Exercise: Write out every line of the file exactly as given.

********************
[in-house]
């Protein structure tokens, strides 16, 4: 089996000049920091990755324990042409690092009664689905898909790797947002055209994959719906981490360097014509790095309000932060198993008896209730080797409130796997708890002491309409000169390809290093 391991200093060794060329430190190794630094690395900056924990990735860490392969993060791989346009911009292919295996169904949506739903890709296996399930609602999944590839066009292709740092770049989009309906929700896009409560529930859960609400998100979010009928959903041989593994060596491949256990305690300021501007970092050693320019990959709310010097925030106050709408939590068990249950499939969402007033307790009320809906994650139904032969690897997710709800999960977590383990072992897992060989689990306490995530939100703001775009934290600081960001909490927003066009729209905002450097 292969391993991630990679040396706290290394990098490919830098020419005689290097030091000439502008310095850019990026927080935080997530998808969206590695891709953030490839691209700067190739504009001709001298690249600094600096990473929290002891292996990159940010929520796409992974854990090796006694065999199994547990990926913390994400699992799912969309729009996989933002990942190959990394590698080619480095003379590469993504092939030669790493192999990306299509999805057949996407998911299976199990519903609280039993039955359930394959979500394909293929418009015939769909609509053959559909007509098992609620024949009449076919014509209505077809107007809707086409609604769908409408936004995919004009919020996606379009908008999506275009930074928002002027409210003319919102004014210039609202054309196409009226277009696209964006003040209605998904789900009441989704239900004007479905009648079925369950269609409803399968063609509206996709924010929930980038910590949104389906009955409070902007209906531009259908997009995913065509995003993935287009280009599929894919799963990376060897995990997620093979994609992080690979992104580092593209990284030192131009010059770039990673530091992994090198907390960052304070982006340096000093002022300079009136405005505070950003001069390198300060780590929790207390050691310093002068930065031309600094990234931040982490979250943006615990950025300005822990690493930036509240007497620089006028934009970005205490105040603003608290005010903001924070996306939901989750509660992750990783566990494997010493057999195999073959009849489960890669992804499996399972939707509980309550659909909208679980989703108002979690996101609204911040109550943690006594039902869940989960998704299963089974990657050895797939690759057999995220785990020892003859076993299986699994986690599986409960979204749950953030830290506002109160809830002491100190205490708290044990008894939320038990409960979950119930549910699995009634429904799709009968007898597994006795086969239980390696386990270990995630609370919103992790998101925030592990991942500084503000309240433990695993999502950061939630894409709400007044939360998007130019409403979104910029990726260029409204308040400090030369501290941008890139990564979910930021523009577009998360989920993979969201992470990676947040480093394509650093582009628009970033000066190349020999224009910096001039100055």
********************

[in-house]
């Protein structure tokens, strides 16, 4: 089996000049920091990755324990042409690092009664689905898909790797947002055209994959719906981490360097014509790095309000932060198993008896209730080797409130796997708890002491309409000169390809290093 391991200093060794060329430190190794630094690395900056924990990735860490392969993060791989346009911009292919295996169904949506739903890709296996399930609602999944590839066009292709740092770049989009309906929700896009409560529930859960609400998100979010009928959903041989593994060596491949256990305690300021501007970092050693320019990959709310010097925030106050709408939590068990249950499939969402007033307790009320809906994650139904032969690897997710709800999960977590383990072992897992060989689990306490995530939100703001775009934290600081960001909490927003066009729209905002450097 292969391993991630990679040396706290290394990098490919830098020419005689290097030091000439502008310095850019990026927080935080997530998808969206590695891709953030490839691209700067190739504009001709001298690249600094600096990473929290002891292996990159940010929520796409992974854990090796006694065999199994547990990926913390994400699992799912969309729009996989933002990942190959990394590698080619480095003379590469993504092939030669790493192999990306299509999805057949996407998911299976199990519903609280039993039955359930394959979500394909293929418009015939769909609509053959559909007509098992609620024949009449076919014509209505077809107007809707086409609604769908409408936004995919004009919020996606379009908008999506275009930074928002002027409210003319919102004014210039609202054309196409009226277009696209964006003040209605998904789900009441989704239900004007479905009648079925369950269609409803399968063609509206996709924010929930980038910590949104389906009955409070902007209906531009259908997009995913065509995003993935287009280009599929894919799963990376060897995990997620093979994609992080690979992104580092593209990284030192131009010059770039990673530091992994090198907390960052304070982006340096000093002022300079009136405005505070950003001069390198300060780590929790207390050691310093002068930065031309600094990234931040982490979250943006615990950025300005822990690493930036509240007497620089006028934009970005205490105040603003608290005010903001924070996306939901989750509660992750990783566990494997010493057999195999073959009849489960890669992804499996399972939707509980309550659909909208679980989703108002979690996101609204911040109550943690006594039902869940989960998704299963089974990657050895797939690759057999995220785990020892003859076993299986699994986690599986409960979204749950953030830290506002109160809830002491100190205490708290044990008894939320038990409960979950119930549910699995009634429904799709009968007898597994006795086969239980390696386990270990995630609370919103992790998101925030592990991942500084503000309240433990695993999502950061939630894409709400007044939360998007130019409403979104910029990726260029409204308040400090030369501290941008890139990564979910930021523009577009998360989920993979969201992470990676947040480093394509650093582009628009970033000066190349020999224009910096001039100055």